A hiatal hernia is often known as a diaphragmatic hernia. Though most people are unaware that they suffer from one, it can be a serious problem if left untreated. Medically speaking, the hernia occurs when part of your stomach pushes through the opening of the diaphragm (where stomach meets the esophagus).
If you are suffering from some type of reflux because of this disorder, it is now time to act and seek a natural treatment. My dad is a survivor of this problem and has been naturally cured over 30 years ago.
There are two main types of hiatal hernias: sliding hiatal hernias, and paraesophageal hiatal hernias.
Sliding hiatal hernias form when the stomach and the adjoining oesophagus slide up into the chest cavity through the diaphragm. It is more common.
Paraoesophgeal hernias are less common and it occurs when a portion of the stomach squeezes past the diaphragm and is lodged and strangulated in place beside the oesophagus. Such hernias can be asymptomatic but dangerous because the portion of stomach that is strangulated above the diaphragm will have a compromised blood supply.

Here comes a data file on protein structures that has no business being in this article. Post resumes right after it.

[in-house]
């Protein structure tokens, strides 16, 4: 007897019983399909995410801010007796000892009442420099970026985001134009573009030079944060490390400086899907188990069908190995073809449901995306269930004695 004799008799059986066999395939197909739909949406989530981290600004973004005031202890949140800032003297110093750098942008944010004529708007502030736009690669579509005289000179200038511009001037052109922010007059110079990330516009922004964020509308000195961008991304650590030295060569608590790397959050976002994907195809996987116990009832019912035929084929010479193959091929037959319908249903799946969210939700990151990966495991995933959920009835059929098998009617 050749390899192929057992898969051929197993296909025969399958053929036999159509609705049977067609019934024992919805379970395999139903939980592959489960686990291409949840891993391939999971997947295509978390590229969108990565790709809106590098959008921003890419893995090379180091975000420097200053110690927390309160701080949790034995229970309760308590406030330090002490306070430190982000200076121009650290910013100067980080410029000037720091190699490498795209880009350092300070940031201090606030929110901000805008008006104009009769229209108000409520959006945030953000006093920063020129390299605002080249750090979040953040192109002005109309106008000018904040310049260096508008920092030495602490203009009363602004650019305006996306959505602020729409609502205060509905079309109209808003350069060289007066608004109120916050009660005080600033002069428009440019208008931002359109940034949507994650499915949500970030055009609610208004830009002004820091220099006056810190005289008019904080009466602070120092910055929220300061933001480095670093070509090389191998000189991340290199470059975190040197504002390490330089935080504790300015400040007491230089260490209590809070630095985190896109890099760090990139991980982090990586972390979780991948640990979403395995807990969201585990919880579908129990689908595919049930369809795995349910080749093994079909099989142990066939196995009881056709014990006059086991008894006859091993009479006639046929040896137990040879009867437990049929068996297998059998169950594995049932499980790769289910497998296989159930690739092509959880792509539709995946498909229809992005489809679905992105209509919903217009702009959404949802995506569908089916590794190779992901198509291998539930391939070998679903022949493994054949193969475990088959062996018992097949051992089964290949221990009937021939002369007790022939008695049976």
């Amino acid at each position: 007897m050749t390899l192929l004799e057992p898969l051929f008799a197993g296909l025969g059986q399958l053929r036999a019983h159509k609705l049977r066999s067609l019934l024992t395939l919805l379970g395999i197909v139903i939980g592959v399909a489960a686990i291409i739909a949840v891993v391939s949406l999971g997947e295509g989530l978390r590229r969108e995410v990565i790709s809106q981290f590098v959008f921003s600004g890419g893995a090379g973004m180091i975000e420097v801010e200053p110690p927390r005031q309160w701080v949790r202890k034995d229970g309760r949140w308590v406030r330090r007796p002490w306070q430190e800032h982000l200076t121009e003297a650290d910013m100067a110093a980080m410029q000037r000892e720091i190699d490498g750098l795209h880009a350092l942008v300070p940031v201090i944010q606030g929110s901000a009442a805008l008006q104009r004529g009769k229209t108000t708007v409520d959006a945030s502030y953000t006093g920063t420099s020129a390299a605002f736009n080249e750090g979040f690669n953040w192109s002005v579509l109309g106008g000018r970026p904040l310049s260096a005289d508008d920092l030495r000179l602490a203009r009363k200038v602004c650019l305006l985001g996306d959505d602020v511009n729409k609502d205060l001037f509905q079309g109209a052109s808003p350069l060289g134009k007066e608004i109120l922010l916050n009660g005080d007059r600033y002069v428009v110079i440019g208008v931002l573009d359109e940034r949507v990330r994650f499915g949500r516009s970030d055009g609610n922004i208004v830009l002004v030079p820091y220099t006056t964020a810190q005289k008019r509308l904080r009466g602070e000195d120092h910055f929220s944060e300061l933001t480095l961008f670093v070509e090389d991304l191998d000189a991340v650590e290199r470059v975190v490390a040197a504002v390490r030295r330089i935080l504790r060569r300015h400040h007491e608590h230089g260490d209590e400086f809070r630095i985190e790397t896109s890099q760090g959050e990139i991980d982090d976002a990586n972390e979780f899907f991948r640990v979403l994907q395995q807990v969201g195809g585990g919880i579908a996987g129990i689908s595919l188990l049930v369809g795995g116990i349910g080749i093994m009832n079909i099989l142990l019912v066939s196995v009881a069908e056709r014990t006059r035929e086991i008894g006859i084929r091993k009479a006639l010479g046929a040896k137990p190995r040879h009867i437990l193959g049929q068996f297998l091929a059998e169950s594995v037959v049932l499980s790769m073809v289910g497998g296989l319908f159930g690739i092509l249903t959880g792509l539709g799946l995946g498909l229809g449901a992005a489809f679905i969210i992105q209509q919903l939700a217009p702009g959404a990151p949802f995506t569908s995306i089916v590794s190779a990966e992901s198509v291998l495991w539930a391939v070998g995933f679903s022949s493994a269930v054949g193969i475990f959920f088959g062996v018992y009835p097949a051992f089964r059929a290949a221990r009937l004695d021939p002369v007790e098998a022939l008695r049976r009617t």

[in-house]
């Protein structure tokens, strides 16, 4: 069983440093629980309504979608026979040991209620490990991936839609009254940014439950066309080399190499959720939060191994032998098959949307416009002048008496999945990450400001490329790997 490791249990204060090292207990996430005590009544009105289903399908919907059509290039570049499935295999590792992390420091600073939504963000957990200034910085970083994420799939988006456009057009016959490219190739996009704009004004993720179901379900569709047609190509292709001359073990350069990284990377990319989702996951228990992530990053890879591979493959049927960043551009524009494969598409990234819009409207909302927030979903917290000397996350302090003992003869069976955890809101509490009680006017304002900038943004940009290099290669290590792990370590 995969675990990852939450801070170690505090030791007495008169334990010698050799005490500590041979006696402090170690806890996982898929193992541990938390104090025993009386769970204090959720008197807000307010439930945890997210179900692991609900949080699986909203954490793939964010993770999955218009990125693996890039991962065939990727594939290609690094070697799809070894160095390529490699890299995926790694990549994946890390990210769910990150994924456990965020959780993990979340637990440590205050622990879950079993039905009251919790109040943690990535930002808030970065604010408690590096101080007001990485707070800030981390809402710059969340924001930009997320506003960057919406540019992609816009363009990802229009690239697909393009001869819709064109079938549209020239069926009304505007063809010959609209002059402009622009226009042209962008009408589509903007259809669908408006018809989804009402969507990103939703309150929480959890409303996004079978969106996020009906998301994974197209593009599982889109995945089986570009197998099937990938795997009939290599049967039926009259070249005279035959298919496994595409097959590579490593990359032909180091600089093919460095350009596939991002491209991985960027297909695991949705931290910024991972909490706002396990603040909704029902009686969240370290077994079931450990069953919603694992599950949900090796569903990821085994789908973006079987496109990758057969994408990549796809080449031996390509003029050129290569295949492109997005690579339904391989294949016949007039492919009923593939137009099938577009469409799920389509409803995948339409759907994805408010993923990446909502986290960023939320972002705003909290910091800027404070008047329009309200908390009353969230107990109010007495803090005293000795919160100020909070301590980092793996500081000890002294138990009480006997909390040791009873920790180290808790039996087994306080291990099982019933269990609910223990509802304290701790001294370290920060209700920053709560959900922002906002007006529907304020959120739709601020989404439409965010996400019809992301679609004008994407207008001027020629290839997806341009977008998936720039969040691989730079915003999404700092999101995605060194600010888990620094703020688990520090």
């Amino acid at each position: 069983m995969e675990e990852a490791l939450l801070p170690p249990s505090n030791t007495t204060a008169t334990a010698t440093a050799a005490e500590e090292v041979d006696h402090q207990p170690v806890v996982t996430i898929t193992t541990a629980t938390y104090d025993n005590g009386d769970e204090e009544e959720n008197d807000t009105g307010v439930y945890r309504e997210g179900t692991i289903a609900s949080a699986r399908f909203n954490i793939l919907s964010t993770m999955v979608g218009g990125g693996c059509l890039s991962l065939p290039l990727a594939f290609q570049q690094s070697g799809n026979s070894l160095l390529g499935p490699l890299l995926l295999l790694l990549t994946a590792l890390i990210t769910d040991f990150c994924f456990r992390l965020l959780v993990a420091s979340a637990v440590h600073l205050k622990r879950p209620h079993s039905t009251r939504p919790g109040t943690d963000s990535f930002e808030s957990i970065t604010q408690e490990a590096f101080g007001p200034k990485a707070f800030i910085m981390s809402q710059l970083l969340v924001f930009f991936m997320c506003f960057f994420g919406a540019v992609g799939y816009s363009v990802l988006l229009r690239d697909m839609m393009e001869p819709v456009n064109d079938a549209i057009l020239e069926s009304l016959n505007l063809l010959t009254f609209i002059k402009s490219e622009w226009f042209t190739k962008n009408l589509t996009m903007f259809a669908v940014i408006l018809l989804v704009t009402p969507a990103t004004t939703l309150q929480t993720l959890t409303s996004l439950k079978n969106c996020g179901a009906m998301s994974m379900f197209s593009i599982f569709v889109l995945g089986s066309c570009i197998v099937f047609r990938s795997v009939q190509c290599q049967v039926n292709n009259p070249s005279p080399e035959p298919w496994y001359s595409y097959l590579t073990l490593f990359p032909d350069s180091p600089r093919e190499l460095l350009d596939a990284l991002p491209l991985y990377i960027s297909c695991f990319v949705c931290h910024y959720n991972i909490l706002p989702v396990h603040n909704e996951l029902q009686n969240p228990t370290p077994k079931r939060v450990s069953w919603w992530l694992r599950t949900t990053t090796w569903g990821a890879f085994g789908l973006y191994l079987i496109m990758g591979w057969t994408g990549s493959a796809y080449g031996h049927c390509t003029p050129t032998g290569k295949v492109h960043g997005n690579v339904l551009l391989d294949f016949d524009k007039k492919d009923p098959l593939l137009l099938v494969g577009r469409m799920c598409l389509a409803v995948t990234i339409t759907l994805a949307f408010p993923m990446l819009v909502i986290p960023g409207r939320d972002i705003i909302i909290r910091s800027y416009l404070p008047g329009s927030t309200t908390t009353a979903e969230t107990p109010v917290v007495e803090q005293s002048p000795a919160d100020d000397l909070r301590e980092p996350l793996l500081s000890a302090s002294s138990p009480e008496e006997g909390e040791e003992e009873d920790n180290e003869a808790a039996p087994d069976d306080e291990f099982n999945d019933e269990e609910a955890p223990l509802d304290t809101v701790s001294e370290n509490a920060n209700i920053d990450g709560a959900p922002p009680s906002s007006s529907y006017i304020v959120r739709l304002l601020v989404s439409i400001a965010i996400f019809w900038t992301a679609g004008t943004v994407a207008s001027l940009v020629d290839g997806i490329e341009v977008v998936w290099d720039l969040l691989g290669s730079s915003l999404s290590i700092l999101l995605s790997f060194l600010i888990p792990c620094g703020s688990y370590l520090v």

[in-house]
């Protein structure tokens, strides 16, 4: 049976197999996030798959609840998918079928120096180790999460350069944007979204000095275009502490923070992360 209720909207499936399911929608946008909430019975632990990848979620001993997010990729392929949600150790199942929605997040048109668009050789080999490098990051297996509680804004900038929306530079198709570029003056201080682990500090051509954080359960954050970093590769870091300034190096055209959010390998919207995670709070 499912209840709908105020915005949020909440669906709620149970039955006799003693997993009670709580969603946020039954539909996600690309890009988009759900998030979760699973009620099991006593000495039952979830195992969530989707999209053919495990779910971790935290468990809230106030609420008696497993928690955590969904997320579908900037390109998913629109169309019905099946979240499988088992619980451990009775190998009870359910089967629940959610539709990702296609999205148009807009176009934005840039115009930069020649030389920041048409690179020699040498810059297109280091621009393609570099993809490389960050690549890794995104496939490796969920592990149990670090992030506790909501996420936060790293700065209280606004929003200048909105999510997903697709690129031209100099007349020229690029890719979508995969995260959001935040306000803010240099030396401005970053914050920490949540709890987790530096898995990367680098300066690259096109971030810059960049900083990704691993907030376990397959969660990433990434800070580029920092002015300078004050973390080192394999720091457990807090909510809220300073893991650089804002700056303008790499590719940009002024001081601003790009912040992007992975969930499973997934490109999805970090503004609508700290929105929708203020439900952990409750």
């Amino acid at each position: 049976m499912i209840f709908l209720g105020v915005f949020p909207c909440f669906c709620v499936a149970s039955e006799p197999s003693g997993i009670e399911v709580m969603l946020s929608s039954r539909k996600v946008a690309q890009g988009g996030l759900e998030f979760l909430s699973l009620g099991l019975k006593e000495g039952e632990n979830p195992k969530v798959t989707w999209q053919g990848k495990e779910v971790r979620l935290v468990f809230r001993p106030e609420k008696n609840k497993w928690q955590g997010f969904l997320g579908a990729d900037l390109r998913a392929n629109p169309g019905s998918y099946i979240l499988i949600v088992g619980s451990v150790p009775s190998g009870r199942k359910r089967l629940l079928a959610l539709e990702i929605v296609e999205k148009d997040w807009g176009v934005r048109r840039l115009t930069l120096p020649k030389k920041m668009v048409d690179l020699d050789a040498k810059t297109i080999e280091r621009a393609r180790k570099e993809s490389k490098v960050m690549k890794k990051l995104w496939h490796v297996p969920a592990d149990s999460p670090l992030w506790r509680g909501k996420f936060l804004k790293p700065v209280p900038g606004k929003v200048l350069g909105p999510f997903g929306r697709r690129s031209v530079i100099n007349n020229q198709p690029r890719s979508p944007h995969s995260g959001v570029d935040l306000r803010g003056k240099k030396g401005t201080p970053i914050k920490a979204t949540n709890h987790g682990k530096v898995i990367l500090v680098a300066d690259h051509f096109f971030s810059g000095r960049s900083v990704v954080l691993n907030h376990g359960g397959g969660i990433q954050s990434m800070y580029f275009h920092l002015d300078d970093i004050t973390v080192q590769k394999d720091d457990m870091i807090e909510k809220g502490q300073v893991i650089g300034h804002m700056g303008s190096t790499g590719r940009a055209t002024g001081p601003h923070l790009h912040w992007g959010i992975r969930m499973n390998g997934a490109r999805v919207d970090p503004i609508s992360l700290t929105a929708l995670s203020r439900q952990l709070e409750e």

In most cases, hiatal hernias are asymptomatic but sometimes patients might experience heartburn or reflux. While the two conditions appear to be linked, they do not independently cause the development of the other.
In some cases of heartburn, patients might experience chest pain instead and this can be confused with chest pain caused by cardiac issues.
A hiatal hernia can be diagnosed with a specialized X-ray called a barium swallow that allows a doctor to see the esophagus or with endoscopy. The procedure involves the patient swallowing a radio-opaque liquid and having X-Rays of the chest and abdomen taken while in the erect posture. The radio-opaque liquid will outline the stomach lining and oesophagus, thereby demonstrating the presence/absence of the condition.
If asymptomatic, no treatments are necessary. However, should the stomach become strangulated and there is a risk of vascular compromise to the stomach, surgery is usually needed to rectify the problem.
Other associated symptoms such as reflux disease, heartburn and chest discomfort should be treated accordingly.